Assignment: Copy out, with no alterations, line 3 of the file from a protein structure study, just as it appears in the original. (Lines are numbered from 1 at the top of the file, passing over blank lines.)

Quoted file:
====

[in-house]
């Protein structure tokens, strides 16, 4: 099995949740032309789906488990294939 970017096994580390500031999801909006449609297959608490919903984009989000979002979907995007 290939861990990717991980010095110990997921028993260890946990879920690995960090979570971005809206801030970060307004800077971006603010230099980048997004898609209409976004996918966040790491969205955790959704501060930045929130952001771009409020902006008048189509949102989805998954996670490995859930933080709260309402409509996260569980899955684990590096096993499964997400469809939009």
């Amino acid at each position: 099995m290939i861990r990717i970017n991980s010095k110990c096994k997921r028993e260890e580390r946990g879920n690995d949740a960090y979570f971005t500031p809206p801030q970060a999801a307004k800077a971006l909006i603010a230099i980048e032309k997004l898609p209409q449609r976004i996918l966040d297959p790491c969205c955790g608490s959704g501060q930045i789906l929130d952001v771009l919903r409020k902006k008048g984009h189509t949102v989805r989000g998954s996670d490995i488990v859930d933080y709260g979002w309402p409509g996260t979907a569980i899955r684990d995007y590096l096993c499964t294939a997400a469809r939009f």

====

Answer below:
């Amino acid at each position: 099995m290939i861990r990717i970017n991980s010095k110990c096994k997921r028993e260890e580390r946990g879920n690995d949740a960090y979570f971005t500031p809206p801030q970060a999801a307004k800077a971006l909006i603010a230099i980048e032309k997004l898609p209409q449609r976004i996918l966040d297959p790491c969205c955790g608490s959704g501060q930045i789906l929130d952001v771009l919903r409020k902006k008048g984009h189509t949102v989805r989000g998954s996670d490995i488990v859930d933080y709260g979002w309402p409509g996260t979907a569980i899955r684990d995007y590096l096993c499964t294939a997400a469809r939009f």